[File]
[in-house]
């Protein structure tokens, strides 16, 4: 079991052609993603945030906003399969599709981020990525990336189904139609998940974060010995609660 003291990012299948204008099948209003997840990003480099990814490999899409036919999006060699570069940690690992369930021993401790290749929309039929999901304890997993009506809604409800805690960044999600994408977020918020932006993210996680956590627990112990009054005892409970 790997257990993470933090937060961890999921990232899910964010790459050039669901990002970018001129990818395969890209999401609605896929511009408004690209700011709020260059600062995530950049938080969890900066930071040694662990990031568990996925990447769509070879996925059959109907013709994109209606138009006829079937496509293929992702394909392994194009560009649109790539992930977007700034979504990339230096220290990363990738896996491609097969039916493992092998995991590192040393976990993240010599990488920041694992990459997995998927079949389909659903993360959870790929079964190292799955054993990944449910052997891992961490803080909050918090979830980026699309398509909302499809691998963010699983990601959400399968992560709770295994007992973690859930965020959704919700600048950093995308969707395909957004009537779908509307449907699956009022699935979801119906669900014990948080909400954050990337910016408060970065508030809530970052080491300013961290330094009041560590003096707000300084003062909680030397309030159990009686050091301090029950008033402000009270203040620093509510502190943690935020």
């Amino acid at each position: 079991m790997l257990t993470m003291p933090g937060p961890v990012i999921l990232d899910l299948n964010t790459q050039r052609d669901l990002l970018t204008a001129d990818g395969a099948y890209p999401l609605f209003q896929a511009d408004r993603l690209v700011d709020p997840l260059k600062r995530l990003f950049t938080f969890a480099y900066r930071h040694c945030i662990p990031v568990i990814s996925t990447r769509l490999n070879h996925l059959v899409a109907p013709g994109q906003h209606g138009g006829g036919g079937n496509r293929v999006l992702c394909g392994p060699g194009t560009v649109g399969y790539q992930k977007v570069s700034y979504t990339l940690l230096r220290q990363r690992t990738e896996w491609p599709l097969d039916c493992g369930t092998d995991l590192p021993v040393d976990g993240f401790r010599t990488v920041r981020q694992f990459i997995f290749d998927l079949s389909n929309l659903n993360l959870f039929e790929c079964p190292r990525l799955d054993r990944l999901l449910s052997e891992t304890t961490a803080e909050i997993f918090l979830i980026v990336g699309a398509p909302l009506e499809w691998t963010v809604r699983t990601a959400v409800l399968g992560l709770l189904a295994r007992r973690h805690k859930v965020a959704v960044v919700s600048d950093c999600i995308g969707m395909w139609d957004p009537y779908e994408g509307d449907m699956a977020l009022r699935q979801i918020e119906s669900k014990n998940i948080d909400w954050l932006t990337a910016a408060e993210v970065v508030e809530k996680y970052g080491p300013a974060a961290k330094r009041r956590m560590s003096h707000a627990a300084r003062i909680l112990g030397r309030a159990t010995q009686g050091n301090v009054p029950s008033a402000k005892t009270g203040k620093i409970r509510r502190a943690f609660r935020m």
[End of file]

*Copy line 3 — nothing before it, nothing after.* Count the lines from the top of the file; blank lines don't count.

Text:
């Amino acid at each position: 079991m790997l257990t993470m003291p933090g937060p961890v990012i999921l990232d899910l299948n964010t790459q050039r052609d669901l990002l970018t204008a001129d990818g395969a099948y890209p999401l609605f209003q896929a511009d408004r993603l690209v700011d709020p997840l260059k600062r995530l990003f950049t938080f969890a480099y900066r930071h040694c945030i662990p990031v568990i990814s996925t990447r769509l490999n070879h996925l059959v899409a109907p013709g994109q906003h209606g138009g006829g036919g079937n496509r293929v999006l992702c394909g392994p060699g194009t560009v649109g399969y790539q992930k977007v570069s700034y979504t990339l940690l230096r220290q990363r690992t990738e896996w491609p599709l097969d039916c493992g369930t092998d995991l590192p021993v040393d976990g993240f401790r010599t990488v920041r981020q694992f990459i997995f290749d998927l079949s389909n929309l659903n993360l959870f039929e790929c079964p190292r990525l799955d054993r990944l999901l449910s052997e891992t304890t961490a803080e909050i997993f918090l979830i980026v990336g699309a398509p909302l009506e499809w691998t963010v809604r699983t990601a959400v409800l399968g992560l709770l189904a295994r007992r973690h805690k859930v965020a959704v960044v919700s600048d950093c999600i995308g969707m395909w139609d957004p009537y779908e994408g509307d449907m699956a977020l009022r699935q979801i918020e119906s669900k014990n998940i948080d909400w954050l932006t990337a910016a408060e993210v970065v508030e809530k996680y970052g080491p300013a974060a961290k330094r009041r956590m560590s003096h707000a627990a300084r003062i909680l112990g030397r309030a159990t010995q009686g050091n301090v009054p029950s008033a402000k005892t009270g203040k620093i409970r509510r502190a943690f609660r935020m």